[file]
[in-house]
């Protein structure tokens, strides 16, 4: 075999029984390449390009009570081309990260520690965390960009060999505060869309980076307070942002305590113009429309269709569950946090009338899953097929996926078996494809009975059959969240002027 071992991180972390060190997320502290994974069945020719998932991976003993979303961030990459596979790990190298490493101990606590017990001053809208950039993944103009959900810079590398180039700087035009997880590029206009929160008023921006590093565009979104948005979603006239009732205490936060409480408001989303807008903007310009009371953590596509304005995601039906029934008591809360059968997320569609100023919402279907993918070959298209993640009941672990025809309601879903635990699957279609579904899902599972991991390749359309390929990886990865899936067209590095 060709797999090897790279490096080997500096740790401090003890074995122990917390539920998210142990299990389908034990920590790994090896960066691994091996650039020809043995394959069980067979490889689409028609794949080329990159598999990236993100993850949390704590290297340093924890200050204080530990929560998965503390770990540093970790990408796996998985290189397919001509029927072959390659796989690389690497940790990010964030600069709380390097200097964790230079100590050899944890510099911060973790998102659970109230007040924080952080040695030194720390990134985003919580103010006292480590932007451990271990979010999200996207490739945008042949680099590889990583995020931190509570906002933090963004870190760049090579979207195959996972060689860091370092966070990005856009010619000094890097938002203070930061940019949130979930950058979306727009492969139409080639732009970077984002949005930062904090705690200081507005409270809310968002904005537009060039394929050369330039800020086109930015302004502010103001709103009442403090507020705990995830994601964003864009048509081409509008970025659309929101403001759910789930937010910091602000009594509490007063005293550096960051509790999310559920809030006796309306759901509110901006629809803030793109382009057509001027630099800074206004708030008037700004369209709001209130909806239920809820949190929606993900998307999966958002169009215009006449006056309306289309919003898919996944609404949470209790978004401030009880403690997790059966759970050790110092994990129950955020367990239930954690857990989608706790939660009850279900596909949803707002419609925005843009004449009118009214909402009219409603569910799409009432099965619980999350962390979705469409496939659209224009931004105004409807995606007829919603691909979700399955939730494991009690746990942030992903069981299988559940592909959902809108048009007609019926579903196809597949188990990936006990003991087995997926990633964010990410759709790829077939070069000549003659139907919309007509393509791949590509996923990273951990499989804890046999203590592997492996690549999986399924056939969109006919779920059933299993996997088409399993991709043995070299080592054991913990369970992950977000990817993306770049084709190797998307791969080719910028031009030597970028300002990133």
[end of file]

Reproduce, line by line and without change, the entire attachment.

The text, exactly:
[in-house]
């Protein structure tokens, strides 16, 4: 075999029984390449390009009570081309990260520690965390960009060999505060869309980076307070942002305590113009429309269709569950946090009338899953097929996926078996494809009975059959969240002027 071992991180972390060190997320502290994974069945020719998932991976003993979303961030990459596979790990190298490493101990606590017990001053809208950039993944103009959900810079590398180039700087035009997880590029206009929160008023921006590093565009979104948005979603006239009732205490936060409480408001989303807008903007310009009371953590596509304005995601039906029934008591809360059968997320569609100023919402279907993918070959298209993640009941672990025809309601879903635990699957279609579904899902599972991991390749359309390929990886990865899936067209590095 060709797999090897790279490096080997500096740790401090003890074995122990917390539920998210142990299990389908034990920590790994090896960066691994091996650039020809043995394959069980067979490889689409028609794949080329990159598999990236993100993850949390704590290297340093924890200050204080530990929560998965503390770990540093970790990408796996998985290189397919001509029927072959390659796989690389690497940790990010964030600069709380390097200097964790230079100590050899944890510099911060973790998102659970109230007040924080952080040695030194720390990134985003919580103010006292480590932007451990271990979010999200996207490739945008042949680099590889990583995020931190509570906002933090963004870190760049090579979207195959996972060689860091370092966070990005856009010619000094890097938002203070930061940019949130979930950058979306727009492969139409080639732009970077984002949005930062904090705690200081507005409270809310968002904005537009060039394929050369330039800020086109930015302004502010103001709103009442403090507020705990995830994601964003864009048509081409509008970025659309929101403001759910789930937010910091602000009594509490007063005293550096960051509790999310559920809030006796309306759901509110901006629809803030793109382009057509001027630099800074206004708030008037700004369209709001209130909806239920809820949190929606993900998307999966958002169009215009006449006056309306289309919003898919996944609404949470209790978004401030009880403690997790059966759970050790110092994990129950955020367990239930954690857990989608706790939660009850279900596909949803707002419609925005843009004449009118009214909402009219409603569910799409009432099965619980999350962390979705469409496939659209224009931004105004409807995606007829919603691909979700399955939730494991009690746990942030992903069981299988559940592909959902809108048009007609019926579903196809597949188990990936006990003991087995997926990633964010990410759709790829077939070069000549003659139907919309007509393509791949590509996923990273951990499989804890046999203590592997492996690549999986399924056939969109006919779920059933299993996997088409399993991709043995070299080592054991913990369970992950977000990817993306770049084709190797998307791969080719910028031009030597970028300002990133």